Upon preliminary research, I learned that Baez is half Mexican and half Scottish. What a combination.

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I just like this.

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Dudley Moore! The Sex Thimble!

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The McGarrigles! Featuring elementary-age Rufus Wainwright on the far left! I’m not sure which one is Martha.

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I knew there was another picture of Brian Setzer in this grouping. So much look.

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I daresay he got better with age.

Until next time!


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The July 15th, 1976 issue of Rolling Stone featured a lengthy piece on the new show “Saturday Night”.

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I particularly enjoy old photos of Lorne Michaels.

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He was a babe. I also love how the show is repeatedly referred to as “SN” for Saturday Night, which beautifully, is also my initials. Coincidence? I think not.

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There were also great portraits of most of the cast members. I’d never seen this shot of Gilda before.

In other 1976 issues…

A goofy McCartney from the June 17th issue.

A goofy McCartney from the June 17th issue.

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A striking Hall and Oates full page ad from May 20th.

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Lou in the April 8th issue. Gotta love that yellow script typography.

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Dylan, March 11th. I could stare at this face for hours.

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I just like this Bose ad. It’s a pretty sassy lil’ ad.

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A February 12th, 1976 Patti Smith album review. All hail. Better than this? A full spread in the January 1st issue!

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February 12th. Bowie made all of the other covers between January and July look silly.

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Dylan and Ali in the January 15th issue.

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“Bob’s attitude is very similar to the Buddhist view of nonattachment.”

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And this gem from the January 1st issue. This is one for a caption contest.

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And last, but most certainly not least, a letter from “Lennono” in the January 1st issue.

Evil iPod

Sometimes my iPod can be a real bitch. Today, it decided to give me three broken-heart-exacerbating tunes in a row. Without further ado…

Can you believe I used to find this anthemic for my situation? Laughable!

If you don’t get Dylan, you don’t get me.

Karen O wrote this about a former Australian love. Go on girl.

I just can’t bring myself to rid the iPod of any material that might incite pain. Maybe I’m a glutton for punishment.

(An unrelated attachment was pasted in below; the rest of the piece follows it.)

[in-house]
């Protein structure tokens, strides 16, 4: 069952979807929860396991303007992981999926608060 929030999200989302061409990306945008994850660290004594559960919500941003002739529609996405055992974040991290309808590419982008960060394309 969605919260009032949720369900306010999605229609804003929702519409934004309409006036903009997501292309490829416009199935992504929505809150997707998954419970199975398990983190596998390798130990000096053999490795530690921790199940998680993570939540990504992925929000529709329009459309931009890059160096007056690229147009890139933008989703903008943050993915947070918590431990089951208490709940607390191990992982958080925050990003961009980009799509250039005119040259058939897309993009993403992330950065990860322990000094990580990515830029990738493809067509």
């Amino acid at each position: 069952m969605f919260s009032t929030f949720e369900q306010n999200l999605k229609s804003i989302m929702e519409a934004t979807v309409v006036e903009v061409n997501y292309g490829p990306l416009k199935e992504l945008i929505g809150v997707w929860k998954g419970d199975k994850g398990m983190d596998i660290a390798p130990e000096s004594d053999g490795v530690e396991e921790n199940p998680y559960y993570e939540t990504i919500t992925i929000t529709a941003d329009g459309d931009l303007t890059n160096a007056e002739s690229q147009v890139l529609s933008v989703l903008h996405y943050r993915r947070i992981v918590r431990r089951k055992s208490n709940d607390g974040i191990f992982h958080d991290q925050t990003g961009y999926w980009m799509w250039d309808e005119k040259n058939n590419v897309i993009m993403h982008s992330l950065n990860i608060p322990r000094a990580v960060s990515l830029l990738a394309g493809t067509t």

Looking Outward

Tuesday night I had the privilege of screening There but for Fortune, a documentary about folk legend Phil Ochs (ah the perks of working in an indie cinema!).

Admittedly, I did not know anything about Ochs before this film, which is a gigantic shame. From the same Greenwich Village scene as Bob Dylan, Ochs never quite got as much recognition for his work being in Dylan’s shadow.

As one interviewee in the film said, it was easy to like Dylan. Not so much with Ochs whose material cut right to the core of politic issues of the day, never holding back. (Not that Dylan held back… his lyrics just weren’t as… literal). Another interviewee mentioned at one point how Dylan couldn’t quite ever bring himself to praise Ochs’ work, for he felt it lacked emotion. Come on Zimmerman!

I’m very intrigued with Ochs’ oeuvre and plan on investigating it further. But I can tell you that as a person, or at least what this film showed of him as a person, I found him devastating. He seemed to give everything to his work. When he got on a stage with his guitar, no matter how scathing the words would be that spewed from his lips, he had such a sense of dignity and a boyish charm. I suppose the polite fashion of the day helped. And I don’t know whether this would be a compliment or an insult to Ochs, but if ever a biopic opportunity arose, I think Conor Oberst could easily portray him (definitely a compliment for Oberst).

Surprisingly there aren’t many decent shots of Oberst floating around               online, but I can still see it.

Like I said, I approached this doc without any background info. There was a palpable sense of tragedy, so I knew he must’ve met an untimely end, but I was still somewhat shocked to learn that he had hung himself, especially at the mere age of 35. He looked so much older than 35 in the drunken footage. I find it heartbreaking how his talent could have flooded him so rapidly and then suddenly escape him, being replaced with mental illness, such a mysterious and terrifying plague. A fellow folkie from back in the day noted, while discussing Ochs’ demise, that perhaps a large part of his problem was how he turned his focus inward, rather than outward where so much of his material and passion had once been derived.

This is a must-see.